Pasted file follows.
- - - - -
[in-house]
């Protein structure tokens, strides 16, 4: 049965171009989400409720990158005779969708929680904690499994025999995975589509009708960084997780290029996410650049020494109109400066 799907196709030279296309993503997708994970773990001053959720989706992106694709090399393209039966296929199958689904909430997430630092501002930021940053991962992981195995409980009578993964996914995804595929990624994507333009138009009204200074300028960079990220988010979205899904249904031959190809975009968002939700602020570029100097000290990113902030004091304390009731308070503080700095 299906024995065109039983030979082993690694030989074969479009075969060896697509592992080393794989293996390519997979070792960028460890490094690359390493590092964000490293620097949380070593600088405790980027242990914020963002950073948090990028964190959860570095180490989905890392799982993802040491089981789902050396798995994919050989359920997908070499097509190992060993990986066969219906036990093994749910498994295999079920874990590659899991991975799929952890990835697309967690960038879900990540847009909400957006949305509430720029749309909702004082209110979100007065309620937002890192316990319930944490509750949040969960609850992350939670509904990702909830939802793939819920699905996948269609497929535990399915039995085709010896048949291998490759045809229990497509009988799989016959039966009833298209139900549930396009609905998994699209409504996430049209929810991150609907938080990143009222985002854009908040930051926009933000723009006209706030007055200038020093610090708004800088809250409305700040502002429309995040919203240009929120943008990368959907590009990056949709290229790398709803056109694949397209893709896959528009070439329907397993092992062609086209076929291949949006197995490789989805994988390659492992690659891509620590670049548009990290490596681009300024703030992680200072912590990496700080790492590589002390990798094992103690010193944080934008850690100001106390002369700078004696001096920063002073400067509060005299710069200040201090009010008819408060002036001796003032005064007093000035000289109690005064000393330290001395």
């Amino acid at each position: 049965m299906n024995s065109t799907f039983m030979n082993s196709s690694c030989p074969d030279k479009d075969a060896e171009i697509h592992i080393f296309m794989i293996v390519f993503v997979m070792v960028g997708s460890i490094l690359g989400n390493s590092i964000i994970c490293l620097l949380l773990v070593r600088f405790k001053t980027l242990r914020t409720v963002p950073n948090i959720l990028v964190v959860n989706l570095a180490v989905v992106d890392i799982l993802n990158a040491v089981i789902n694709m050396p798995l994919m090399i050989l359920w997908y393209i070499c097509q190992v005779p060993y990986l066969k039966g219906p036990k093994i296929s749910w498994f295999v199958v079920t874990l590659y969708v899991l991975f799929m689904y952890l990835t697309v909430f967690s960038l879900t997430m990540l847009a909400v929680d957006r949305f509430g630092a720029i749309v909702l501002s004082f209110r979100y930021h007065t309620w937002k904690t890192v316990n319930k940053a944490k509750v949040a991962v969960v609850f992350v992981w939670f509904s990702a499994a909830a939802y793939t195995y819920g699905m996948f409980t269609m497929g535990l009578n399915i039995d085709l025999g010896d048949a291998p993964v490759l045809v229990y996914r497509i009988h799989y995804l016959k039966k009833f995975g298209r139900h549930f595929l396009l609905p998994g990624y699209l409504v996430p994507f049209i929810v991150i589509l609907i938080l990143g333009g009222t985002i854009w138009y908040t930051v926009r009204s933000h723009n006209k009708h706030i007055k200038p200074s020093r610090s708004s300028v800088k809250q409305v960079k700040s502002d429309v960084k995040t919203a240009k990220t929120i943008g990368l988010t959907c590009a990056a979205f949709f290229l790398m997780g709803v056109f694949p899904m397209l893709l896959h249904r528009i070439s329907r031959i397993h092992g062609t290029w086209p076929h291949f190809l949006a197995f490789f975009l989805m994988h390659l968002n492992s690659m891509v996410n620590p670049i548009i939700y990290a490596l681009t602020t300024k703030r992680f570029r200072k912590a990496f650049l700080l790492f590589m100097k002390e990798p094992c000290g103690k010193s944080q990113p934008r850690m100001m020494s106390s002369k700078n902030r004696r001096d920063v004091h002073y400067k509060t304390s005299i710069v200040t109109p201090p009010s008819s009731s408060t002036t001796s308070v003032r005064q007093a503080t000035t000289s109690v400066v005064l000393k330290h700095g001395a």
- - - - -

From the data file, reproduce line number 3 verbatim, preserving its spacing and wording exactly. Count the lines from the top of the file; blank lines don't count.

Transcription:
């Amino acid at each position: 049965m299906n024995s065109t799907f039983m030979n082993s196709s690694c030989p074969d030279k479009d075969a060896e171009i697509h592992i080393f296309m794989i293996v390519f993503v997979m070792v960028g997708s460890i490094l690359g989400n390493s590092i964000i994970c490293l620097l949380l773990v070593r600088f405790k001053t980027l242990r914020t409720v963002p950073n948090i959720l990028v964190v959860n989706l570095a180490v989905v992106d890392i799982l993802n990158a040491v089981i789902n694709m050396p798995l994919m090399i050989l359920w997908y393209i070499c097509q190992v005779p060993y990986l066969k039966g219906p036990k093994i296929s749910w498994f295999v199958v079920t874990l590659y969708v899991l991975f799929m689904y952890l990835t697309v909430f967690s960038l879900t997430m990540l847009a909400v929680d957006r949305f509430g630092a720029i749309v909702l501002s004082f209110r979100y930021h007065t309620w937002k904690t890192v316990n319930k940053a944490k509750v949040a991962v969960v609850f992350v992981w939670f509904s990702a499994a909830a939802y793939t195995y819920g699905m996948f409980t269609m497929g535990l009578n399915i039995d085709l025999g010896d048949a291998p993964v490759l045809v229990y996914r497509i009988h799989y995804l016959k039966k009833f995975g298209r139900h549930f595929l396009l609905p998994g990624y699209l409504v996430p994507f049209i929810v991150i589509l609907i938080l990143g333009g009222t985002i854009w138009y908040t930051v926009r009204s933000h723009n006209k009708h706030i007055k200038p200074s020093r610090s708004s300028v800088k809250q409305v960079k700040s502002d429309v960084k995040t919203a240009k990220t929120i943008g990368l988010t959907c590009a990056a979205f949709f290229l790398m997780g709803v056109f694949p899904m397209l893709l896959h249904r528009i070439s329907r031959i397993h092992g062609t290029w086209p076929h291949f190809l949006a197995f490789f975009l989805m994988h390659l968002n492992s690659m891509v996410n620590p670049i548009i939700y990290a490596l681009t602020t300024k703030r992680f570029r200072k912590a990496f650049l700080l790492f590589m100097k002390e990798p094992c000290g103690k010193s944080q990113p934008r850690m100001m020494s106390s002369k700078n902030r004696r001096d920063v004091h002073y400067k509060t304390s005299i710069v200040t109109p201090p009010s008819s009731s408060t002036t001796s308070v003032r005064q007093a503080t000035t000289s109690v400066v005064l000393k330290h700095g001395a």